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Huggins: McBride’s NBA Decision is Not as Simple as it Seems



(photo: Dale Sparks/WVU Athletic Communications)

The decision for a college basketball player to turn pro or not can seem like an easy one to an outside observer. On the surface, it seems like a decision to either turn pro and start making money this year or to bet on yourself and return to school to potentially make even more money next year.

That certainly seems like the situation West Virginia point guard Miles “Deuce” McBride is in. Currently graded as a late selection in the first round, McBride is almost certain to be drafted this summer, if he so chooses, and make a good bit of money. Or he could return to WVU to play the 2021-22 season in hopes of being drafted even higher next summer.

The situation is not that clear cut, however, and the decision not that simple, WVU coach Bob Huggins explained Tuesday.

“You take, for example, a Marcus Smart,” Huggins started. “If he had come out after his freshman year, where he was projected he would’ve made $653,000 a year. It’s a lot of money. But he stayed so the next draft year he moved up in the draft and he made 3.7 million.”

After playing two years at Oklahoma State, Smart was the sixth-overall pick in the 2014 NBA Draft.

“I think those things are things that guys have to take a really hard look at; where am I going to be in the draft and who’s on the team that potentially I want to get drafted by.”

McBride had a breakout sophomore season for the Mountaineers last year. He averaged a team-high 15.9 points per game with 3.9 rebounds and 4.8 assists. He shot 43.1% from the floor and 41.4% on 3-pointers. He was named a Second Team All-Big 12 selection, an honorable mention All-American and to two All-District teams following the season.

He entered his name into the draft process following the season but has maintained the possibility that he could return to Morgantown. A strong showing at the NBA Draft Combine last week further strengthened his draft stock.

Even past just being selected, however, Huggins said players have a lot of different scenarios to consider. Certainly not every draft pick plays a significant role on their team right away and not every draft pick even plays in the NBA their first year. How do you weigh that against being a standout college player?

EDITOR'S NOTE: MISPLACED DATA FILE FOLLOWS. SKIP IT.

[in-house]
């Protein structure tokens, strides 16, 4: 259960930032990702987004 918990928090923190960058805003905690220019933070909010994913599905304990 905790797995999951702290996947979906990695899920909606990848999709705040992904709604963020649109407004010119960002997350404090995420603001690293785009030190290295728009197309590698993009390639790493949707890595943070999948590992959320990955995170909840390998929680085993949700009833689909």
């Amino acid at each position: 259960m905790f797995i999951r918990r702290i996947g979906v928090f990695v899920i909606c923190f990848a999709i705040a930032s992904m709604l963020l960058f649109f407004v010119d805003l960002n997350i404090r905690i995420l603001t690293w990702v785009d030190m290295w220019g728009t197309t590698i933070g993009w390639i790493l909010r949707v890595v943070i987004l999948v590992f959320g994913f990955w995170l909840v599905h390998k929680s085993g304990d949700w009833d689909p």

“The G-League’s a very real thing,” Huggins said. “I think what happens sometimes is, the NBA season starts way before the G-League season starts. So those guys are able to hang on, sit on the bench and maybe get a few minutes in the big leagues and then as soon as the other league opens up, now they’re down there.”

This past season, the NBA began play on Dec. 22, 2020 and the G-League did not begin until Feb. 10, 2021.

“So now you’re in the G-League playing in Canton, Ohio in front of 25 people then you go home and turn on the TV and your teammates are playing in Allen Fieldhouse in front of 16,000 or they’re playing in the Coliseum in front of 14,000,” Huggins continued. “What price do you put on that? There’s a lot of things for 19, 20-year-olds to think about. Do you go right away or do you think you can come back, have a bigger year and move up?”

West Virginia and Oklahoma State compete during the Phillips 66 Big 12 Basketball Championship at the T-Mobile Center in Kansas City, Missouri on March 10, 2021.
(Denny MedleyBig 12 Conference)

Huggins said the pandemic will complicate things even further with this summer’s draft.

“There was no draft last year, so you basically have three drafts in one,” Huggins said. “You have this year’s draft, you have last year’s draft and then the European deal. I think we all remember a guy who was projected five or six and he sat there and there were six or seven Europeans drafted before he was. And you could just see on his face, ‘what happened, what happened?’. There’s no way of knowing how many Europeans are coming.”

July 7 is the final date players can withdraw their name from the draft process and retain college eligibility. WVU had four players enter their names at the beginning of the offseason, McBride, Sean McNeil, Taz Sherman and Derek Culver. Culver signed with an agent, forgoing his eligibility and Sherman announced he will return to college. McBride and McNeil are the final two with outstanding decisions.

“It’s not as simple as one would maybe think it is,” Huggins said. “And it’s certainly not as simple as what the players think it is.”

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Cody spent the last two years getting his master's degree in journalism from WVU. He graduated from Slippery Rock University in 2018 with a degree in digital media production. He was born and raised in Mercer, Pennsylvania.

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